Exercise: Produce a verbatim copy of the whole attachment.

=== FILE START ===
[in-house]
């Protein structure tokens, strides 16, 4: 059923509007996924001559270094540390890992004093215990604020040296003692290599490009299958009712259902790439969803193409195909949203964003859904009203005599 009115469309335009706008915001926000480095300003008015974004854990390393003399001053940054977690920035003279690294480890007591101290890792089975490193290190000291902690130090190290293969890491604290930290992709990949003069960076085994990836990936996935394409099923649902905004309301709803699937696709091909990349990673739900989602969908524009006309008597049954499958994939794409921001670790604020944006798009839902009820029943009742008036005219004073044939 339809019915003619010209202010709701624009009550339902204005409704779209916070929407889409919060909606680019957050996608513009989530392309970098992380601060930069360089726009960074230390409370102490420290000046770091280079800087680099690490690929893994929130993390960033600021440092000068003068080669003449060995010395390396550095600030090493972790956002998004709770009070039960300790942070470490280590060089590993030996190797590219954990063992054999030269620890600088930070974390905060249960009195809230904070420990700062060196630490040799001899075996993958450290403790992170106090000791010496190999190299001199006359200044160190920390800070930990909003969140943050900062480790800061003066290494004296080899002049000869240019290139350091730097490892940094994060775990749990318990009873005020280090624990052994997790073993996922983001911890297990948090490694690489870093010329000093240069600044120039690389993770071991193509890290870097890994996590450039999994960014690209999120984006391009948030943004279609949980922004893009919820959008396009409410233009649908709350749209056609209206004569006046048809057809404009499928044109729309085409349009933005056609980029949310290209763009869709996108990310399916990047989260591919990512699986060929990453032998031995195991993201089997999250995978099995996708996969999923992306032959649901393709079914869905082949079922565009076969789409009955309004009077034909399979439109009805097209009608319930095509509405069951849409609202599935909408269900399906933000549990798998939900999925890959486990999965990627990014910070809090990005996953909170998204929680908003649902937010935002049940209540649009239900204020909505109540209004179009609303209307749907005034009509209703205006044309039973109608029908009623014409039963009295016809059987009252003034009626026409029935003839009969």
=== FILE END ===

[in-house]
């Protein structure tokens, strides 16, 4: 059923509007996924001559270094540390890992004093215990604020040296003692290599490009299958009712259902790439969803193409195909949203964003859904009203005599 009115469309335009706008915001926000480095300003008015974004854990390393003399001053940054977690920035003279690294480890007591101290890792089975490193290190000291902690130090190290293969890491604290930290992709990949003069960076085994990836990936996935394409099923649902905004309301709803699937696709091909990349990673739900989602969908524009006309008597049954499958994939794409921001670790604020944006798009839902009820029943009742008036005219004073044939 339809019915003619010209202010709701624009009550339902204005409704779209916070929407889409919060909606680019957050996608513009989530392309970098992380601060930069360089726009960074230390409370102490420290000046770091280079800087680099690490690929893994929130993390960033600021440092000068003068080669003449060995010395390396550095600030090493972790956002998004709770009070039960300790942070470490280590060089590993030996190797590219954990063992054999030269620890600088930070974390905060249960009195809230904070420990700062060196630490040799001899075996993958450290403790992170106090000791010496190999190299001199006359200044160190920390800070930990909003969140943050900062480790800061003066290494004296080899002049000869240019290139350091730097490892940094994060775990749990318990009873005020280090624990052994997790073993996922983001911890297990948090490694690489870093010329000093240069600044120039690389993770071991193509890290870097890994996590450039999994960014690209999120984006391009948030943004279609949980922004893009919820959008396009409410233009649908709350749209056609209206004569006046048809057809404009499928044109729309085409349009933005056609980029949310290209763009869709996108990310399916990047989260591919990512699986060929990453032998031995195991993201089997999250995978099995996708996969999923992306032959649901393709079914869905082949079922565009076969789409009955309004009077034909399979439109009805097209009608319930095509509405069951849409609202599935909408269900399906933000549990798998939900999925890959486990999965990627990014910070809090990005996953909170998204929680908003649902937010935002049940209540649009239900204020909505109540209004179009609303209307749907005034009509209703205006044309039973109608029908009623014409039963009295016809059987009252003034009626026409029935003839009969």